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Passive monitors to measure hydrogen sulfide near concentrated animal feeding operations.
Pavilonis BT; O'Shaughnessy PT; Altmaier R; Metwali N; Thorne PS
Environ Sci Process Impacts 2013 Jun; 15(6):1271-1278
Hydrogen sulfide (H2S) is one of many airborne pollutants emitted by concentrated animal feeding operations (CAFOs). However, few studies have characterized ambient H2S levels near these facilities, largely due to the lack of low-cost, reliable, and easily transportable instrumentation available to researchers. We determined intermediate environmental H2S exposure near CAFOs using Radiello passive monitors. First, a laboratory study was performed to determine the accuracy of the device. Next, a total of eight passive H2S monitors were deployed bi-weekly in close proximity (<40 m) to a medium-sized swine confinement for seven months in order to determine the temporal and spatial variability of H2S. Finally, we measured H2S concentrations across two rural Iowa counties to characterize ambient exposure near thirteen CAFOs and two schools. The value of the temperature-adjusted H2S passive diffusion rate provided by the supplier was 29% larger than the 24 h rate determined experimentally. Concentrations of H2S measured near the medium-sized confinement were varied and ranged from 0.2 to 48.6 ppb depending on the sampling period and proximity to a lagoon on the property. Two-week concentrations near the schools were low (<1 ppb), while concentrations near the thirteen CAFOs ranged from 0.1 to 42.9 ppb. The passive monitors were effective in measuring H2S concentrations near a swine CAFO as long as they were exposed for a sufficient period of time (two weeks). Radiello passive monitors are a promising new device in measuring intermediate H2S exposure in rural populations. Measured values in excess of an Iowa state limit of 30 ppb (24 h average) suggest that enforcement actions are needed to mitigate H2S migration from swine CAFOs.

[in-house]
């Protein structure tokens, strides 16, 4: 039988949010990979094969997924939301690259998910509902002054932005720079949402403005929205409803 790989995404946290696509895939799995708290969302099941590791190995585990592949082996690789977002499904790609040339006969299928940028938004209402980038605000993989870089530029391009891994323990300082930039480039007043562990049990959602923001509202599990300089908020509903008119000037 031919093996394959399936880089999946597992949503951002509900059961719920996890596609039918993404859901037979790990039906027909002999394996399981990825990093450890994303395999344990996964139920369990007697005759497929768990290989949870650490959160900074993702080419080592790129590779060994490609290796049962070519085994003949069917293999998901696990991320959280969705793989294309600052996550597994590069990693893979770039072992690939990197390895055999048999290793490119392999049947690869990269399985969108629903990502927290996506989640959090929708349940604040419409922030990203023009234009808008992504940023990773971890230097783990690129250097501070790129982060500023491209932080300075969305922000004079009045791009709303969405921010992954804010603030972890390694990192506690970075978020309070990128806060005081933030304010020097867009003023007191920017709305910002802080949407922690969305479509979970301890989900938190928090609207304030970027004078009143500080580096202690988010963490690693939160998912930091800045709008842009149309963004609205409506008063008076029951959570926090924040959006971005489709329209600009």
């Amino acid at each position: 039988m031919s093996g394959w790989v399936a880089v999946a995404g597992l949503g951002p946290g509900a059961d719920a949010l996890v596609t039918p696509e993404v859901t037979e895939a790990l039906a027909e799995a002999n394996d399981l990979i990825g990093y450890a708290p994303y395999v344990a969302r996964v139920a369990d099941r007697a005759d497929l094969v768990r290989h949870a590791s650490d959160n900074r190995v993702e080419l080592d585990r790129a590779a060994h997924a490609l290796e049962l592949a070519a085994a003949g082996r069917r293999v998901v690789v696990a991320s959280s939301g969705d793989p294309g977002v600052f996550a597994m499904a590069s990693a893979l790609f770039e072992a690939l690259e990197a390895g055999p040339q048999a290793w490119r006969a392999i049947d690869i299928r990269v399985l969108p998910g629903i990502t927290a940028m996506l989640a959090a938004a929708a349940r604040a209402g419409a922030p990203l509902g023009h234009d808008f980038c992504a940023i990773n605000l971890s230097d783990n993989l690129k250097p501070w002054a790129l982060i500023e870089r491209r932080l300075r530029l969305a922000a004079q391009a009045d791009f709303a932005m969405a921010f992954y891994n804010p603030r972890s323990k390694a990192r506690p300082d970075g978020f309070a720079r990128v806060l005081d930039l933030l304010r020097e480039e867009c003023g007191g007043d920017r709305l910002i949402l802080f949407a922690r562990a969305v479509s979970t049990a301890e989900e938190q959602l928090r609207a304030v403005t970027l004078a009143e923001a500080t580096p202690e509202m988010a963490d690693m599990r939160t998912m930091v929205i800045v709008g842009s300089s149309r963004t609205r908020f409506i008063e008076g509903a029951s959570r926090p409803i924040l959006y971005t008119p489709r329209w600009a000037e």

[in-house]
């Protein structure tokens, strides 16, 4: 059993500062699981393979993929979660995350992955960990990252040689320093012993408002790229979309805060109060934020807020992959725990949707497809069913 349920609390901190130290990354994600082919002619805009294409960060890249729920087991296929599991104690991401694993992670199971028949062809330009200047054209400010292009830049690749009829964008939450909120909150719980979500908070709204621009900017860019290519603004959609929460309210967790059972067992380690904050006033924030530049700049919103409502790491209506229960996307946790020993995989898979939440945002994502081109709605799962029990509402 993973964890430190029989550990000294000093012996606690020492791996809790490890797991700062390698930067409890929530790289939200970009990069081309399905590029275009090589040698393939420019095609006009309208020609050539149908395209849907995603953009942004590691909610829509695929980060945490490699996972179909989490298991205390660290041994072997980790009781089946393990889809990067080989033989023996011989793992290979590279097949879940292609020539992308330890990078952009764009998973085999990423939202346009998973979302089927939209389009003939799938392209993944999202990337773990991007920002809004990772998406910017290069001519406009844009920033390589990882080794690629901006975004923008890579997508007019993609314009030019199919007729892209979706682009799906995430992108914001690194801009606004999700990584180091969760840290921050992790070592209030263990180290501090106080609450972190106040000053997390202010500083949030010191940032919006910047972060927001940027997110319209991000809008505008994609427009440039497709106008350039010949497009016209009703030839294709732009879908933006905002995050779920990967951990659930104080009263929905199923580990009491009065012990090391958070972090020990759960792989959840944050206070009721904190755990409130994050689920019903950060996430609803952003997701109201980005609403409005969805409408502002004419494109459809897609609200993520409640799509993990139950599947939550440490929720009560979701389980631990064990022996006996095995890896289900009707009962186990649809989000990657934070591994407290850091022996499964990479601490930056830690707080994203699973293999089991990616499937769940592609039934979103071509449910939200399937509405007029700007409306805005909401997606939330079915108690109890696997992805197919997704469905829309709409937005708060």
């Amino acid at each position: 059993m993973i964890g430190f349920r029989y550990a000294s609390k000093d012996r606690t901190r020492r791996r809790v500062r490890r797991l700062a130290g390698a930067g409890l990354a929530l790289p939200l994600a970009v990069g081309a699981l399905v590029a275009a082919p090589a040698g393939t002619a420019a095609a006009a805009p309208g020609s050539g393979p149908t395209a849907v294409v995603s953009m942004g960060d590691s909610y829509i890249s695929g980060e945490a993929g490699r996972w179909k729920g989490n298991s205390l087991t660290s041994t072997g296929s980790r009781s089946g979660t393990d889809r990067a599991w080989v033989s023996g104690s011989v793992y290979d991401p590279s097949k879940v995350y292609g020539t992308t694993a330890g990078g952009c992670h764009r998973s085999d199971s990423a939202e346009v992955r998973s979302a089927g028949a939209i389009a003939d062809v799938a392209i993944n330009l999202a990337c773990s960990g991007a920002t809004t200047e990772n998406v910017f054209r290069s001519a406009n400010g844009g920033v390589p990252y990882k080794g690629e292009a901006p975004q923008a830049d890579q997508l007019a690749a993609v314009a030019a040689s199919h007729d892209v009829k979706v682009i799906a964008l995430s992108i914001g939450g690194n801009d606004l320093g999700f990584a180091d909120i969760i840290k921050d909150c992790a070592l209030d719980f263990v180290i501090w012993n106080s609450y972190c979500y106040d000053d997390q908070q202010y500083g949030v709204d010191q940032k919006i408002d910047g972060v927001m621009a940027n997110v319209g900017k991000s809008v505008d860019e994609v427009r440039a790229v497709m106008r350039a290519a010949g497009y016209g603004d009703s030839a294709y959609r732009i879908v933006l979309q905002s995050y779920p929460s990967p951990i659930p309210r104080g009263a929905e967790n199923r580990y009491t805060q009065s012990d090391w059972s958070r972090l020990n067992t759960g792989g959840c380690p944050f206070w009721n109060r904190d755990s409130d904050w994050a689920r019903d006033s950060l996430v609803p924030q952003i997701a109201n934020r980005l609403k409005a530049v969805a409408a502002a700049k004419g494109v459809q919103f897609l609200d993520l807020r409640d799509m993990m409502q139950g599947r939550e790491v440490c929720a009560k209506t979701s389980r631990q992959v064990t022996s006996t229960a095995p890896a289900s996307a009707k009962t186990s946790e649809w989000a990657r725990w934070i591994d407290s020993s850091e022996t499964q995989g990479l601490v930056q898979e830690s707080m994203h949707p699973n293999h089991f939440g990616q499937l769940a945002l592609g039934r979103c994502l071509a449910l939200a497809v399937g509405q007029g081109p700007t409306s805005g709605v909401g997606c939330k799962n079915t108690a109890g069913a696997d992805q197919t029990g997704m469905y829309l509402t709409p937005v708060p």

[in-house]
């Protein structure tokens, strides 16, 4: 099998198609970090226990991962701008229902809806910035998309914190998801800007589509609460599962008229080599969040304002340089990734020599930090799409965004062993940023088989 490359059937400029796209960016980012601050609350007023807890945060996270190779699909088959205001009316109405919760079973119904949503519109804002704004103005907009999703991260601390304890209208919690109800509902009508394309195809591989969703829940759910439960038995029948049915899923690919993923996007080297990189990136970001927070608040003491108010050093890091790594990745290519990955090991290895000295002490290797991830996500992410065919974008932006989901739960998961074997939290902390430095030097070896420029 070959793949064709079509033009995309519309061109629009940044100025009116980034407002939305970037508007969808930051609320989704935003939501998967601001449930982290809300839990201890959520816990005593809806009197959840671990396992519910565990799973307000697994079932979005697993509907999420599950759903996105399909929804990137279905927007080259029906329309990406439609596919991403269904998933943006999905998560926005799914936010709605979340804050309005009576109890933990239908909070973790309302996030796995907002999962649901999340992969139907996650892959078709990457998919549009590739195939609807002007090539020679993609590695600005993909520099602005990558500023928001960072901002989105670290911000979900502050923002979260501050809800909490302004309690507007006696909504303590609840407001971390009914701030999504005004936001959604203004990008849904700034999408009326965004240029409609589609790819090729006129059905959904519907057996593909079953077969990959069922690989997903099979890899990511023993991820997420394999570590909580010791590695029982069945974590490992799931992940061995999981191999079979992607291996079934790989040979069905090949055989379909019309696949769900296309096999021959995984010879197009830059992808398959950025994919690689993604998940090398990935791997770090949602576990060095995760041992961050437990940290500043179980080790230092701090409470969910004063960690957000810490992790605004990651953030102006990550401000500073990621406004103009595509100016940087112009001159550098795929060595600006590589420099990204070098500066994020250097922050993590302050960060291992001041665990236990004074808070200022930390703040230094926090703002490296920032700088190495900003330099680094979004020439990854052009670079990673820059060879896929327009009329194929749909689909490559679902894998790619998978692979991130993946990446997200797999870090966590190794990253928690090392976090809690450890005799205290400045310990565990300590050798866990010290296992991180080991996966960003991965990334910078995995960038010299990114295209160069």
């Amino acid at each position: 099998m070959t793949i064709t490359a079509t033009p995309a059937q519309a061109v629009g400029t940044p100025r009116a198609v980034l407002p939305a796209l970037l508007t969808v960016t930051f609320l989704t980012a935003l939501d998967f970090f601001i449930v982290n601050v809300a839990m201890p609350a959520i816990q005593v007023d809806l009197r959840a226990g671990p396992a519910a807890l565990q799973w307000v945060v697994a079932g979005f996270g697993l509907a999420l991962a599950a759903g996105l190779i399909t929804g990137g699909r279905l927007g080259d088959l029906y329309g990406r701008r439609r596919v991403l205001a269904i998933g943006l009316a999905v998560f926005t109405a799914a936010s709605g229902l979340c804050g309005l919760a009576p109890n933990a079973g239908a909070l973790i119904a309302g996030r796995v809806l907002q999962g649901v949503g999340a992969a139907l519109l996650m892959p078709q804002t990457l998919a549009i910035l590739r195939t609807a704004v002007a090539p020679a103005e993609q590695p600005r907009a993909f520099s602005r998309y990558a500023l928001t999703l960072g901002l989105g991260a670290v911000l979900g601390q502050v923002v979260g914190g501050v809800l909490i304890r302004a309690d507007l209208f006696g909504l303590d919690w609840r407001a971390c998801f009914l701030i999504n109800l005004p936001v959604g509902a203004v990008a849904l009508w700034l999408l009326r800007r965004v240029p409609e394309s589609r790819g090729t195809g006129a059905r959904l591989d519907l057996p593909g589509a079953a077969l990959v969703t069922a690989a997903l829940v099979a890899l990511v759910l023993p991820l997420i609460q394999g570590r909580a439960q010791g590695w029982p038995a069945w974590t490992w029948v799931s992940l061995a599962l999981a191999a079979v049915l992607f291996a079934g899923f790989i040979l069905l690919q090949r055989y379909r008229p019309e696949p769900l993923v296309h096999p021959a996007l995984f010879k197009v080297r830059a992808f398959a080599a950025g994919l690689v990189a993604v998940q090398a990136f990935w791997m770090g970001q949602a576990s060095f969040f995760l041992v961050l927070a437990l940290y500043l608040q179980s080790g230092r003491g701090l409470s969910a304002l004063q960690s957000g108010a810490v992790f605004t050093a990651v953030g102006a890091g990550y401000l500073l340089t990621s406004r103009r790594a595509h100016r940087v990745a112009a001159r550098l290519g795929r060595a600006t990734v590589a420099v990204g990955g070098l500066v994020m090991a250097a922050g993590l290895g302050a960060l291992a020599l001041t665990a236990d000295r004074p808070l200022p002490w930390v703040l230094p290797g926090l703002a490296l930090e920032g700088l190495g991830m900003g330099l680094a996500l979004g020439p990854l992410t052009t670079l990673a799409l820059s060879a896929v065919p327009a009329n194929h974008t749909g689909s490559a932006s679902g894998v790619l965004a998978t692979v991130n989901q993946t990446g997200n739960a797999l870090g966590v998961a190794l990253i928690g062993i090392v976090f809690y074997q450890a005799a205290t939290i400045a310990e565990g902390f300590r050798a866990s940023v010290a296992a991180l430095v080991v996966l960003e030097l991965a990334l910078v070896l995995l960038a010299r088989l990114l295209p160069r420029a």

Airborne dusts; Airborne particles; Air contamination; Pollutants; Animals; Environmental exposure; Exposure levels; Risk factors; Monitors; Sampling; Environmental pollution; Equipment design; Analytical processes; Livestock; Livestock industry
Brian T. Pavilonis, Department of Occupational and Environmental Health, College of Public Health, University of Iowa, Iowa City, IA 52242
Cooperative Agreement; Grant
Cooperative-Agreement-Number-U50-OH-007548; Cooperative-Agreement-Number-U54-OH-007548; M122013 Grant-Number-T42-OH-008491
Issue of Publication
Agriculture, Forestry and Fishing
Environmental Science: Processes & Impacts
University of Iowa, Iowa City
Page last reviewed: March 3, 2021
Content source: National Institute for Occupational Safety and Health Education and Information Division